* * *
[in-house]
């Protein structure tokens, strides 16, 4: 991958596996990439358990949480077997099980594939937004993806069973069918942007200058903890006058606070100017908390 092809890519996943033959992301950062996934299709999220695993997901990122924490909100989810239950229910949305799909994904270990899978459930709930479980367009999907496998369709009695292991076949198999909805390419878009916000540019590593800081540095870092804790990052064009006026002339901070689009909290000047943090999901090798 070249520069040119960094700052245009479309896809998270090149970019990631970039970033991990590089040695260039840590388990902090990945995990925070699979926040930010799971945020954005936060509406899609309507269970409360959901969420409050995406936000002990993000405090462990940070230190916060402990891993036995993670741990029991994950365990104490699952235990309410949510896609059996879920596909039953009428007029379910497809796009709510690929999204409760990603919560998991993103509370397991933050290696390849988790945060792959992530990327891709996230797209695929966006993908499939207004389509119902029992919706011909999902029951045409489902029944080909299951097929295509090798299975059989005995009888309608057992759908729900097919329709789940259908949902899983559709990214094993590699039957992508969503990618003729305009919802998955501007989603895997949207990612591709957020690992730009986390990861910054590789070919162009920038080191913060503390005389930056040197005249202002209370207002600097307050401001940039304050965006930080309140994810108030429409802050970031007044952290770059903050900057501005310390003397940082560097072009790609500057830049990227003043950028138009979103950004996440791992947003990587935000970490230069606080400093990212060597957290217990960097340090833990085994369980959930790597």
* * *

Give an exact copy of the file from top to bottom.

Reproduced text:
[in-house]
């Protein structure tokens, strides 16, 4: 991958596996990439358990949480077997099980594939937004993806069973069918942007200058903890006058606070100017908390 092809890519996943033959992301950062996934299709999220695993997901990122924490909100989810239950229910949305799909994904270990899978459930709930479980367009999907496998369709009695292991076949198999909805390419878009916000540019590593800081540095870092804790990052064009006026002339901070689009909290000047943090999901090798 070249520069040119960094700052245009479309896809998270090149970019990631970039970033991990590089040695260039840590388990902090990945995990925070699979926040930010799971945020954005936060509406899609309507269970409360959901969420409050995406936000002990993000405090462990940070230190916060402990891993036995993670741990029991994950365990104490699952235990309410949510896609059996879920596909039953009428007029379910497809796009709510690929999204409760990603919560998991993103509370397991933050290696390849988790945060792959992530990327891709996230797209695929966006993908499939207004389509119902029992919706011909999902029951045409489902029944080909299951097929295509090798299975059989005995009888309608057992759908729900097919329709789940259908949902899983559709990214094993590699039957992508969503990618003729305009919802998955501007989603895997949207990612591709957020690992730009986390990861910054590789070919162009920038080191913060503390005389930056040197005249202002209370207002600097307050401001940039304050965006930080309140994810108030429409802050970031007044952290770059903050900057501005310390003397940082560097072009790609500057830049990227003043950028138009979103950004996440791992947003990587935000970490230069606080400093990212060597957290217990960097340090833990085994369980959930790597």